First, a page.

'Cop City' Protesters Arrested For Distributing Flyers

Just days after the release of an autopsy showing an activist may not have fired on officers before being shot to death, police arrested activists for putting flyers on mailboxes.


Over the past year and a half, a protest movement has erupted in Atlanta to oppose the construction of a police training facility on a city-owned patch of forest in majority-black DeKalb County. The Public Safety Training Center would encompass 85 acres of a 265-acre property and serve as a training facility for police and fire safety personnel.

Opponents, who derisively call the development "Cop City," worry it could exacerbate several existing problems in Atlanta. "The environmental ramifications of clearcutting a wide swath of one of the last remaining undeveloped forests in our city and replacing it with this facility would be significant and long-lasting," Nina Dutton, chair of the Sierra Club's Metro Atlanta Group, told The Guardian in 2022. Dutton added that the facility "would constitute a huge investment into a system of policing and militarization that has already proven to be dangerous in this city and around the world."

As if to prove the activists' point, state and local police have arrested activists for distributing flyers calling attention to the police killing of a "Cop City" opponent.

On January 19, a Georgia State Patrol (GSP) officer shot and killed Manuel Paez Terán, an environmental activist occupying the site of the future police facility along with the group Defend the Atlanta Forest. The officer alleged that he had returned fire after being shot. The Georgia Bureau of Investigation (GBI) confirmed the officer was shot by a gun that Paez Terán had legally purchased. But last month, the DeKalb County Medical Examiner ruled the death a homicide. The report stated that while Paez Terán suffered at least 57 gunshot wounds, no gunshot residue was detected on the activist's hands, undercutting the GSP officer's story.

Then on April 28, police arrested three activists in Cartersville, about 40 miles north of Atlanta. According to The Intercept, "Julia Dupuis, Charley Tennenbaum, and an activist named Wednesday" were booked on "charges of felony intimidation of an officer of the state and misdemeanor stalking" for placing flyers on mailboxes in a residential neighborhood. Lyra Foster, the suspects' attorney, told The Intercept that the flyers named an officer who lived in the neighborhood and alleged that he was involved in the January death of Paez Terán.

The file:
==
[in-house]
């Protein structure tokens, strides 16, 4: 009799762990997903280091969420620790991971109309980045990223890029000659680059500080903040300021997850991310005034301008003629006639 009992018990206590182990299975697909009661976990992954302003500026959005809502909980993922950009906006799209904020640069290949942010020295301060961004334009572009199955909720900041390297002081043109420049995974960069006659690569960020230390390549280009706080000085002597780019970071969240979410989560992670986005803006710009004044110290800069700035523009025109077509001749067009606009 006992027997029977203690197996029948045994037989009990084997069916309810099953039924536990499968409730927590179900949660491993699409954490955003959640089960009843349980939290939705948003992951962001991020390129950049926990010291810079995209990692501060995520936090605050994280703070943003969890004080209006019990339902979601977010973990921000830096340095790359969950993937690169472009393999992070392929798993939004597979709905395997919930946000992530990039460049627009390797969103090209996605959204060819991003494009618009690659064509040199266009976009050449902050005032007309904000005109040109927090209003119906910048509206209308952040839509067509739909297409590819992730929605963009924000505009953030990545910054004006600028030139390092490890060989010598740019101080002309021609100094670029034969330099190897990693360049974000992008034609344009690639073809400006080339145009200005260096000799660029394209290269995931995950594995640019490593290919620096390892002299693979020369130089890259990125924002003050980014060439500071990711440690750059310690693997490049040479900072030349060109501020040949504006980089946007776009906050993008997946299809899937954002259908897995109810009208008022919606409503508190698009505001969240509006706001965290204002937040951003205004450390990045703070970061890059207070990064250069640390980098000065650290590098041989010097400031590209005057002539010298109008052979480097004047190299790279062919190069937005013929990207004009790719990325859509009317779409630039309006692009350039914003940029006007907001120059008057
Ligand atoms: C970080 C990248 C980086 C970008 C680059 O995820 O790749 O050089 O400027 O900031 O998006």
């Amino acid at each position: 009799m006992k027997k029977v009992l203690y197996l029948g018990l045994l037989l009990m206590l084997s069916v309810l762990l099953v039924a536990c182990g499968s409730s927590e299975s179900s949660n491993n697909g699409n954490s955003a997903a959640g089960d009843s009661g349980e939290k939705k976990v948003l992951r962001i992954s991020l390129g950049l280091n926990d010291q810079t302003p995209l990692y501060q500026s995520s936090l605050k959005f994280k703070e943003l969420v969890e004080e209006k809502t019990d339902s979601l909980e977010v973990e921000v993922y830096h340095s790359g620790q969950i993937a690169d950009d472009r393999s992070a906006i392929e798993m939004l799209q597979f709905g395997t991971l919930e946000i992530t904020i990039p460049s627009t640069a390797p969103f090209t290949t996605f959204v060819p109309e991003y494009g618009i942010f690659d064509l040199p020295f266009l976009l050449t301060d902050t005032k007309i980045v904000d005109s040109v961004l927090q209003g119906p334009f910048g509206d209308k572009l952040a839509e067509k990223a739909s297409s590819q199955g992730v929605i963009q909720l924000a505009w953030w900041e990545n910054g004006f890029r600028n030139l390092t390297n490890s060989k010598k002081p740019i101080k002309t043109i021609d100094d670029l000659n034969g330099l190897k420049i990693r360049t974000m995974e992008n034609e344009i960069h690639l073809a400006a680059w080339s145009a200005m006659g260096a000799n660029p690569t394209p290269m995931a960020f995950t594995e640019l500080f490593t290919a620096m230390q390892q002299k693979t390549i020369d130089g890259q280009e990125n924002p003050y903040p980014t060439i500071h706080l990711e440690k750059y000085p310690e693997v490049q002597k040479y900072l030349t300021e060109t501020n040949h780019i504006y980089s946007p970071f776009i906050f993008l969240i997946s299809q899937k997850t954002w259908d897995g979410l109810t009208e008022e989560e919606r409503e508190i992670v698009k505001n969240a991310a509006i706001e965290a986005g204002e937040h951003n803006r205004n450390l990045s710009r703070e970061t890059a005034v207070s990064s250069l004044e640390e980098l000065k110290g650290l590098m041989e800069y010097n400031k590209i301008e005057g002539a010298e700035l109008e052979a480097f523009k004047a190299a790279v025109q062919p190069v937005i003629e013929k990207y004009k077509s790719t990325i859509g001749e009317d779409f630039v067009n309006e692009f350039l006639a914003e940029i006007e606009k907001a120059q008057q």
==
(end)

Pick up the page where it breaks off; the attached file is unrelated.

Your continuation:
Bartow County inmate records show that Julia Dupuis of Fullerton, California, and Caroline Tennenbaum and Abeeku Vassall of Atlanta, were arrested on April 28, all on charges of misdemeanor stalking and a charge to be added later. Violating the Georgia statute on intimidating an officer can carry a fine of up to $5,000 and up to 20 years in jail.

Foster told The Intercept that all three were held in solitary confinement through the weekend. All were denied bail on Monday, despite no criminal history nor any violence allegations in the charges.

If the activists were simply reporting that an officer was involved in a shooting, then it's hard to see that as a crime, much less a felony. The Atlanta Community Press Collective released the names of six officers involved in the shooting last month based on their inclusion in the medical examiner's autopsy report of Paez Terán. It's unclear which of those officers allegedly lived in the Bartow County neighborhood, but property records are also public information.

Between December and February, the state charged 19 protesters with felonies under Georgia's domestic terrorism law. Even though nine of those people were only accused of misdemeanor trespassing, the state still applied felony domestic terrorism charges on the justification that Defend the Atlanta Forest is "a group classified by the United States Department of Homeland Security as Domestic Violent Extremists." According to Grist, "a DHS spokesperson denied that the federal agency classifies any specific groups with this term."

In March, 23 protesters were arrested and charged with domestic terrorism after allegedly throwing rocks and Molotov cocktails at police at the site.